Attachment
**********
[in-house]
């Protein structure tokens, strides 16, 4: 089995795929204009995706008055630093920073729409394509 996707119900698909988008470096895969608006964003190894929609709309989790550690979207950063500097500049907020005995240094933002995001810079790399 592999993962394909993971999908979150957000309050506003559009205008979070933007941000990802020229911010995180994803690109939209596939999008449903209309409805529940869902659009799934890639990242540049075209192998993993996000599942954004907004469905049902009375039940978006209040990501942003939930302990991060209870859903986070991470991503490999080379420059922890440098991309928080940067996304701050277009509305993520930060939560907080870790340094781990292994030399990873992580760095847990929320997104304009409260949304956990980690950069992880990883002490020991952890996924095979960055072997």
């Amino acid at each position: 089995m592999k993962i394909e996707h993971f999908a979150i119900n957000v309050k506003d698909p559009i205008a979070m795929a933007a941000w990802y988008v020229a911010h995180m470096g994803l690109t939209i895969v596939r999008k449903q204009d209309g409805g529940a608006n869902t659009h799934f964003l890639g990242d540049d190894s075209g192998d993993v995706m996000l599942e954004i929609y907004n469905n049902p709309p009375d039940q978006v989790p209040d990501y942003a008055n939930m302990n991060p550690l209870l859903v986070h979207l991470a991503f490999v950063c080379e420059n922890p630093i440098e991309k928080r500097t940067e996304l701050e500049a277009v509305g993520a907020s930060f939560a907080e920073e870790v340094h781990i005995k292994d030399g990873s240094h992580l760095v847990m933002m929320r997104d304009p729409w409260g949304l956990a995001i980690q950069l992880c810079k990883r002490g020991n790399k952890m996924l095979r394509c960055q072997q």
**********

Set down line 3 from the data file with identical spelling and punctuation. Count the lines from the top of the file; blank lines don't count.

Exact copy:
């Amino acid at each position: 089995m592999k993962i394909e996707h993971f999908a979150i119900n957000v309050k506003d698909p559009i205008a979070m795929a933007a941000w990802y988008v020229a911010h995180m470096g994803l690109t939209i895969v596939r999008k449903q204009d209309g409805g529940a608006n869902t659009h799934f964003l890639g990242d540049d190894s075209g192998d993993v995706m996000l599942e954004i929609y907004n469905n049902p709309p009375d039940q978006v989790p209040d990501y942003a008055n939930m302990n991060p550690l209870l859903v986070h979207l991470a991503f490999v950063c080379e420059n922890p630093i440098e991309k928080r500097t940067e996304l701050e500049a277009v509305g993520a907020s930060f939560a907080e920073e870790v340094h781990i005995k292994d030399g990873s240094h992580l760095v847990m933002m929320r997104d304009p729409w409260g949304l956990a995001i980690q950069l992880c810079k990883r002490g020991n790399k952890m996924l095979r394509c960055q072997q």